Credit scores — the adulthood equivalent to a grade point average — tell future lenders and landlords our history of financial responsibility.
They’re also a great way to have a snapshot of how Australians are dealing with credit, what they’re using it for, and how responsible they are about it. Turns out we all have very different relationships with credit.
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Credit scores by state
Australians’ credit scores vary quite widely across the country: The highest scores are in the Australian Capital Territory, where the average is 680, followed by Victoria, with 668.
That’s perhaps to be expected as both states have unemployment rates below the national average. The national unemployment rate lies at 6.2% as of April 2020, according to data from ABS Labour Force. In ACT, meanwhile, it’s 4.2%, two full points below the national average, and VIC had a rate of 6%.
Another possible explanation for the Australian Capital Territory having such a high average credit score is the region having the highest incomes in the country. The Australian Bureau of Statistics indicates that the average weekly earnings in the region are over $1800.
In that regard, however, Victoria is a bit of an outlier: its average weekly earnings are just above $1600, which is below the national average.
New South Wales and Northern Territory have high credit scores as well, not much lower than Victoria, with an average of 664 and 660 respectively. These regions also have unemployment rates below the national average, both at 6%, and the two have weekly earnings in the neighbourhood of the national average, which is about $1700.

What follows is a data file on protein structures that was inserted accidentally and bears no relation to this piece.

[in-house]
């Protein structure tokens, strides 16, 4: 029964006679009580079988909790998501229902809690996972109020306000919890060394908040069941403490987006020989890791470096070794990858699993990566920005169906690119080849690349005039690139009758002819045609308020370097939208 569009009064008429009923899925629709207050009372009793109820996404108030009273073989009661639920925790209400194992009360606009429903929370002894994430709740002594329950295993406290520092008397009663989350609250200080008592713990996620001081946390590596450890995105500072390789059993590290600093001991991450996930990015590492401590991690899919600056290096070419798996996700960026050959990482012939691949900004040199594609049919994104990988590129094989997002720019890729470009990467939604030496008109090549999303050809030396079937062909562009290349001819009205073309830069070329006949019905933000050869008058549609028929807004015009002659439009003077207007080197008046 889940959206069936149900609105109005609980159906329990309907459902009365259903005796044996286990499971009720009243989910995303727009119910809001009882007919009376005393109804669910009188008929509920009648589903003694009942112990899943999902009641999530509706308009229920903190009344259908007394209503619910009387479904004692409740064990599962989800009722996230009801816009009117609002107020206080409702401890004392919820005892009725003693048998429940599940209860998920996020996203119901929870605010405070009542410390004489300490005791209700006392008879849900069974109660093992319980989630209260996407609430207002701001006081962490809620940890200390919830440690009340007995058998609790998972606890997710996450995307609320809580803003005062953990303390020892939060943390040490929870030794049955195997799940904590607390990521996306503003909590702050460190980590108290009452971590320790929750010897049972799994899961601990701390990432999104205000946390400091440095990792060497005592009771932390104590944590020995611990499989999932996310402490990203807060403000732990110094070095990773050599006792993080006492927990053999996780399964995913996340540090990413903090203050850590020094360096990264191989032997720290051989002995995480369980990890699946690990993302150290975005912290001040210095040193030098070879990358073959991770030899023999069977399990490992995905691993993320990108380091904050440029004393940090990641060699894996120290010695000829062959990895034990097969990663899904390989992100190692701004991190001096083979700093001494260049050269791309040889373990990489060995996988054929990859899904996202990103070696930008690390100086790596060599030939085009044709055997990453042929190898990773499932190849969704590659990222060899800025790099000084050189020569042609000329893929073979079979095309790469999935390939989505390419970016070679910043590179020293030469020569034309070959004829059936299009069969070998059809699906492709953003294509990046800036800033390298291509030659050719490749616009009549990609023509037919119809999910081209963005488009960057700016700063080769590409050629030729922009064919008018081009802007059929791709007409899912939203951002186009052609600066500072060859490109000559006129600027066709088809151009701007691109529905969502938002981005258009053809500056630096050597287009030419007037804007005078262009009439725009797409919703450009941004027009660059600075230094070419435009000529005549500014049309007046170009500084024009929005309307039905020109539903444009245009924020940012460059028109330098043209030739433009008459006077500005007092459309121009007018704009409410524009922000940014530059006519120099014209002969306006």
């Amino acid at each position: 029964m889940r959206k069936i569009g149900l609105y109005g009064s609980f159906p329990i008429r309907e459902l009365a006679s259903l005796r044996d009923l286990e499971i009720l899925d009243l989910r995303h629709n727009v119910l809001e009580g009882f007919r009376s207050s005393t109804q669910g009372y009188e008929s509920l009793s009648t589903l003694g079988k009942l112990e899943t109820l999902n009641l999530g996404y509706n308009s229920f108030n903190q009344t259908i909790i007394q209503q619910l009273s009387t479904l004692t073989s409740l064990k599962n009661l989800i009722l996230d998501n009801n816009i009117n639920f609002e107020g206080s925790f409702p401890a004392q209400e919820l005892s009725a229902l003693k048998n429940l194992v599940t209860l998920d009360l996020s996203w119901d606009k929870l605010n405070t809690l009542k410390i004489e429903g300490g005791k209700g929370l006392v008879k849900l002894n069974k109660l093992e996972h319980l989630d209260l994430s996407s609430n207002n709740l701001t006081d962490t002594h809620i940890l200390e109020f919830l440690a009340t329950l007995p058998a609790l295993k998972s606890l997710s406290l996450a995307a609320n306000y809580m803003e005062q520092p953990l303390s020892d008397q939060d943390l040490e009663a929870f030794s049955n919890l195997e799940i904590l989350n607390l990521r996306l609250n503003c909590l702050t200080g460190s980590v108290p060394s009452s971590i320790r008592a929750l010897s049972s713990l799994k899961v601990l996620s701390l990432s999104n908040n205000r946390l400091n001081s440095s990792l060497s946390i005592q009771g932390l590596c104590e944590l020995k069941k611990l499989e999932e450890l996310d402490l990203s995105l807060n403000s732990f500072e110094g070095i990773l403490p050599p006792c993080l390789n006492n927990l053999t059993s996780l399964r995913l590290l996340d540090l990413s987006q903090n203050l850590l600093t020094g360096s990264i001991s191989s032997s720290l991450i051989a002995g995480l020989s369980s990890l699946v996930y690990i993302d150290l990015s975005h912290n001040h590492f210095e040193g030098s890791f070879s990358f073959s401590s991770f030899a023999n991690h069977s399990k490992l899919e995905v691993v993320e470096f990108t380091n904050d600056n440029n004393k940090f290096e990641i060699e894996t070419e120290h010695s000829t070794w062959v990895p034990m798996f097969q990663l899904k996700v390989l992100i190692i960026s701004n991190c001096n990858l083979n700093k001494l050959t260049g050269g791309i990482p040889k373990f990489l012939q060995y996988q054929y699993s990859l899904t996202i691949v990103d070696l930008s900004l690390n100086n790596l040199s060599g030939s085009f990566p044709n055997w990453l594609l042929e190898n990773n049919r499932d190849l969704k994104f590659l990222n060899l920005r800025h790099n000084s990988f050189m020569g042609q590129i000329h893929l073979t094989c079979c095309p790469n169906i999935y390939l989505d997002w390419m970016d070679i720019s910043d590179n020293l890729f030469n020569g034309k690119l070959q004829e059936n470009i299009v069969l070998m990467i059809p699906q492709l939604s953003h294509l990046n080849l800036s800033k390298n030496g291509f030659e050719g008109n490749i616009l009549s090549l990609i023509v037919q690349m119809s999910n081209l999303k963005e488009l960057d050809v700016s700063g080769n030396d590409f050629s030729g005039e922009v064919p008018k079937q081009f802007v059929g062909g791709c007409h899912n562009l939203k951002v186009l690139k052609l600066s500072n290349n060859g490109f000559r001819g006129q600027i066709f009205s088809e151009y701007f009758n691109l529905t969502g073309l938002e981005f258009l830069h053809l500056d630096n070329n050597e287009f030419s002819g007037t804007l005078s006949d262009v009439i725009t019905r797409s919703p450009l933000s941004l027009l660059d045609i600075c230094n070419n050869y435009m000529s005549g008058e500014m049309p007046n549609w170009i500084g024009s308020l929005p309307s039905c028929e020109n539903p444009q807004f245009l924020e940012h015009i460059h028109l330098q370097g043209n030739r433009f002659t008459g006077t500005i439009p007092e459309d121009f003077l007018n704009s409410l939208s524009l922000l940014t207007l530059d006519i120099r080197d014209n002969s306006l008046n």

The remaining states of Western Australia, Queensland, Tasmania, and South Australia all have average scores ranging between 640 and 650.
Credit scores by generation group
In the table below, Generation Y — more popularly referred to as Millennials — has been divided into two categories, as they represent a generation in very different phases of their professional and personal trajectories. Members of Gen Y.2, born 1981 through 1989, are generally in more advanced stages of their careers, in many cases already raising children. They are more likely to have a home loan and are believed to have greater financial stability. Gen Y.1, born between 1990 and 1996, are largely in entry-level positions or beginning to enter the workforce, and are more likely to be renters.
Interestingly, the average credit scores for Gen Y.1 and Gen Y.2 are often quite close, such as in the case of New South Wales and Northern Territory. There is even an exceptional case in Victoria, where Gen Y.1 has a slightly higher average credit score than Y.2. But, as it is to be expected given their age difference, Gen Y.1’s scores normally lag behind Gen Y.2.
Gen X, for the most part, has higher credit scores than the Millennial cohort — not astonishing, considering they entered adulthood in an era where the labour market was easier to gain access to and homeownership was much more feasible.